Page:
Outcomes of ACL Reconstruction in Patients with Diabetes.

Journal Article

Diabetes has been associated with adverse outcomes after various types of surgery. There are no previously published data regarding the effect of diabetes on outcomes from anterior cruciate ligament reconstruction (ACLR). The purpose of this study was to test the hypotheses that diabetes is associated with worse clinical outcomes and a higher prevalence of subsequent surgeries after ACLR.Anterior cruciate ligament-deficient patients (n = 2198) undergoing unilateral ACLR from a multicenter prospective study were included. Patients who self-reported diabetes on the basis of comorbidity questions before surgery were identified from the database. They were compared with the remainder of the cohort who did not self-report diabetes. All patients were followed up for a minimum of 2 yr after their index surgery. A minimum 2-yr follow-up was attained on 1905/2198 (87%) via completed outcome questionnaires and 2096/2198 (95%) regarding subsequent surgery. The primary outcome measures were three validated outcome instruments. The secondary outcome measure was the incidence of additional surgery on the ipsilateral and contralateral knees.Patients with diabetes had a significantly higher activity level at 2 yr (OR = 2.96; 95% CI, 1.30-6.77; P = 0.01), but otherwise slightly worse clinical outcomes, compared with patients without diabetes (OR range = 0.42-0.59). The prevalence of subsequent surgeries in patients with diabetes was not significantly different from the prevalence in patients without diabetes.Patients with diabetes maintain a higher activity level after ACLR despite slightly lower patient-reported outcome scores compared with patients without diabetes and do not have a higher rate of subsequent surgery.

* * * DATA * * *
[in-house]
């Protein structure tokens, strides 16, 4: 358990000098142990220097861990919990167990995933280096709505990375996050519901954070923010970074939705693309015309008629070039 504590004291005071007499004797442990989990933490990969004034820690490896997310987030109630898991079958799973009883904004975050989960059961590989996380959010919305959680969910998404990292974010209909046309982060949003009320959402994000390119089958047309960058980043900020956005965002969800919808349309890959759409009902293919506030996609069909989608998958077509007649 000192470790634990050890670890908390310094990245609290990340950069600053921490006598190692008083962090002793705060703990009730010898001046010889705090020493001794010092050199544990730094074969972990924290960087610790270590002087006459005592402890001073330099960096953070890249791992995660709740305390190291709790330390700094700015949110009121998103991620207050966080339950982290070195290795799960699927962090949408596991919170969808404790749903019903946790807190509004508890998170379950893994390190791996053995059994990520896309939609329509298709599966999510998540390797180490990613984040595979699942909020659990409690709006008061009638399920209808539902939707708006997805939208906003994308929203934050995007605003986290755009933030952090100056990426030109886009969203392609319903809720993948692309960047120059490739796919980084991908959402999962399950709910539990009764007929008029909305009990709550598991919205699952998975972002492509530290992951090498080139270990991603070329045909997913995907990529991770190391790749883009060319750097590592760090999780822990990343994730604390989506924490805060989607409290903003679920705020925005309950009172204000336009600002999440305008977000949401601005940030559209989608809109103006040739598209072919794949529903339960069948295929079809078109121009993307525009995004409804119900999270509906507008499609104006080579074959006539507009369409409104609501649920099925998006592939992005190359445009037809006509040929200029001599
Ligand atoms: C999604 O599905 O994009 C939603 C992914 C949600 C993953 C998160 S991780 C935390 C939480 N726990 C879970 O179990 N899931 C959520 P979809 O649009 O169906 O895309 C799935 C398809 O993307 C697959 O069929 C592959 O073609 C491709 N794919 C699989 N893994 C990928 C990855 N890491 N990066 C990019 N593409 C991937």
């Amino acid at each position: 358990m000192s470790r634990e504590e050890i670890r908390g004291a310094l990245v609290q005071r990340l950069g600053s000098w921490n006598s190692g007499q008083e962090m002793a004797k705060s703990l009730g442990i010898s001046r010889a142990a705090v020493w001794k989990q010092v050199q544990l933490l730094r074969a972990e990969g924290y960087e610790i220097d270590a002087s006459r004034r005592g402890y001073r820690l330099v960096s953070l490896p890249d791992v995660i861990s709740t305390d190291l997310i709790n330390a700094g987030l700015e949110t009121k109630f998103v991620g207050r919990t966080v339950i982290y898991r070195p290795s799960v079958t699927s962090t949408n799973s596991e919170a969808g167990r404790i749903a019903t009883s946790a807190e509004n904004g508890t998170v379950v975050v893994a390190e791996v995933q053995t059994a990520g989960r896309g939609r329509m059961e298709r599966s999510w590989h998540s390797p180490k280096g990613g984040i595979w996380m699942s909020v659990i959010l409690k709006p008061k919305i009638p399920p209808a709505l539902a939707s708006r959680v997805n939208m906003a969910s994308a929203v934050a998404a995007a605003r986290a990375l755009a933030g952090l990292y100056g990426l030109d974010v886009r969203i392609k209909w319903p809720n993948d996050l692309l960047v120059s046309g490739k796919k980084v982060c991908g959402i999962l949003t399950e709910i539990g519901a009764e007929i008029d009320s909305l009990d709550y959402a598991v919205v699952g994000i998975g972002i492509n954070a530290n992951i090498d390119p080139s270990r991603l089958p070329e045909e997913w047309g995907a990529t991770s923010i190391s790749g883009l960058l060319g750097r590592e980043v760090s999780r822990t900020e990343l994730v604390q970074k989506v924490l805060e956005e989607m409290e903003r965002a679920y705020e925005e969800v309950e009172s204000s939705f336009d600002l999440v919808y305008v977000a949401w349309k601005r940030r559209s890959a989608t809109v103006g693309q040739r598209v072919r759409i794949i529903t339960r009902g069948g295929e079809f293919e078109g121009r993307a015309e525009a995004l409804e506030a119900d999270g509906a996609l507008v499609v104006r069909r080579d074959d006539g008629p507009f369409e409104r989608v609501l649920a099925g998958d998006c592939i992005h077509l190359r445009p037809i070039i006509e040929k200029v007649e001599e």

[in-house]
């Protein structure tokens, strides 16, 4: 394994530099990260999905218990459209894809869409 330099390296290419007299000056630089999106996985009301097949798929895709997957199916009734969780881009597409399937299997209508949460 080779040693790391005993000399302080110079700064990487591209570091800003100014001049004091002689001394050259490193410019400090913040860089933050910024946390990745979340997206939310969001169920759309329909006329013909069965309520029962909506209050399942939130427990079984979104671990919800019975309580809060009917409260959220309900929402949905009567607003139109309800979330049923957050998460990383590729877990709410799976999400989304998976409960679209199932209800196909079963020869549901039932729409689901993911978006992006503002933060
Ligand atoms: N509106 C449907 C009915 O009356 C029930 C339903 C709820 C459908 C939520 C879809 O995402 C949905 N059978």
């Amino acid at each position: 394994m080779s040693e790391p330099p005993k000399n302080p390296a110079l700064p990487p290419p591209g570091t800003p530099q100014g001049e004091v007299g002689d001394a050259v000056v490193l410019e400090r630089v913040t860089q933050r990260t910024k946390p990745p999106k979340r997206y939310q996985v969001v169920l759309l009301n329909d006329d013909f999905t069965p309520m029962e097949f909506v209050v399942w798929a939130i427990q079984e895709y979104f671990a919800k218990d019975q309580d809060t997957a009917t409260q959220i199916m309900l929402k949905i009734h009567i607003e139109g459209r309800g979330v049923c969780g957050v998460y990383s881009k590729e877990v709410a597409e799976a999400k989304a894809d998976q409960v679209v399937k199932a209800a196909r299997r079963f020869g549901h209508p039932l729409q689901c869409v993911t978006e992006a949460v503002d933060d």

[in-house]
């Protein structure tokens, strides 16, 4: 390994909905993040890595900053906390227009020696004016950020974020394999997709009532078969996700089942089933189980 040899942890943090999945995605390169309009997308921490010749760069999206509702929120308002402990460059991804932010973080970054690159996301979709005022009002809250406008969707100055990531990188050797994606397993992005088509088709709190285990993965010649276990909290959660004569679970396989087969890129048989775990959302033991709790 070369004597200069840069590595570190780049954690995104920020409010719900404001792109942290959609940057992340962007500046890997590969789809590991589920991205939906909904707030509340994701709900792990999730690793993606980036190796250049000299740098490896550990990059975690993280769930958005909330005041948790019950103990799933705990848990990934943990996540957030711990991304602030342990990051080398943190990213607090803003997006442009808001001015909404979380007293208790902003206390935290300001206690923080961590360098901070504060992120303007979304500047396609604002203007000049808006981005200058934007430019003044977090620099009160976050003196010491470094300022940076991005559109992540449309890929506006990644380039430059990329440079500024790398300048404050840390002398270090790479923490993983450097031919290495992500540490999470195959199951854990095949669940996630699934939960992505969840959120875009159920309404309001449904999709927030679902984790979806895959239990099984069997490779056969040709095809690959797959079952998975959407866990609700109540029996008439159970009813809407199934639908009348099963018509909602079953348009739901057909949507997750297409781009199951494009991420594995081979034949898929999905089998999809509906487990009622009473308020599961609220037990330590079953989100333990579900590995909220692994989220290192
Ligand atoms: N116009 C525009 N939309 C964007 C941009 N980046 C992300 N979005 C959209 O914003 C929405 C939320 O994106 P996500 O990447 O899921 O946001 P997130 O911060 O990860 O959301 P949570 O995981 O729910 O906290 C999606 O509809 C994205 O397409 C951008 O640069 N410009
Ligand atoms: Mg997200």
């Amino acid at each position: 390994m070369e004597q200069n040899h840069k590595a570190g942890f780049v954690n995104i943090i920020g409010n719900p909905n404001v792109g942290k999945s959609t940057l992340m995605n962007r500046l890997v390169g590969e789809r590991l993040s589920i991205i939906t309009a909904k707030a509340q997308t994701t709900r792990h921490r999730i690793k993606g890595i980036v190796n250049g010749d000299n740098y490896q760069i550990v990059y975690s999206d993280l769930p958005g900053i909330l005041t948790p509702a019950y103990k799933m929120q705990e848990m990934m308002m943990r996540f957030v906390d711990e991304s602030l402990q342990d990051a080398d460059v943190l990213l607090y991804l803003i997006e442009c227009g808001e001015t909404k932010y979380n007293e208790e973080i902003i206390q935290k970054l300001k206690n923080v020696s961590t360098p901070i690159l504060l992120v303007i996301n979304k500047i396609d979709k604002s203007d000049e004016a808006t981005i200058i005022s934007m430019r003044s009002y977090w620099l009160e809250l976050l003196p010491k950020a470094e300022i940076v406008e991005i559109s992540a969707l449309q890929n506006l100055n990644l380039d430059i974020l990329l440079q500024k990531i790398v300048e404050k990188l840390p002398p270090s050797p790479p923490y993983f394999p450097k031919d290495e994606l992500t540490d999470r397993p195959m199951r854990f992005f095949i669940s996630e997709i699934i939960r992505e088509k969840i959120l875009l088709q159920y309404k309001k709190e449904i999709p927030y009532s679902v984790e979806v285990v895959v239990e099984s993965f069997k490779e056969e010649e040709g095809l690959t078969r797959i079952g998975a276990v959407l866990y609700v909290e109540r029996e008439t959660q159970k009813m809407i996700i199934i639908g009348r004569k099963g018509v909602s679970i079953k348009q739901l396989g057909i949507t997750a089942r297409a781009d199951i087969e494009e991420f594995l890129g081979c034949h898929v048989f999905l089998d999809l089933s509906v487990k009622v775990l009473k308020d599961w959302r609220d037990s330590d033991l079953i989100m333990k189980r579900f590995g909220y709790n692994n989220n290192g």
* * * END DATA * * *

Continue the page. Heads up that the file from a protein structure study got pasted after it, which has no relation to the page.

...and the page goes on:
Full Text

Duke Authors

Cited Authors

  • Brophy, RH; Huston, LJ; Wright, RW; Nwosu, SK; Kaeding, CC; Parker, RD; Andrish, JT; Marx, RG; McCarty, EC; Amendola, A; Wolf, BR; Dunn, WR; Wolcott, ML; Spindler, KP

Published Date

  • June 2016

Published In

Volume / Issue

  • 48 / 6

Start / End Page

  • 969 - 973

PubMed ID

  • 26765634

Electronic International Standard Serial Number (EISSN)

  • 1530-0315

International Standard Serial Number (ISSN)

  • 0195-9131

Digital Object Identifier (DOI)

  • 10.1249/mss.0000000000000876

Language

  • eng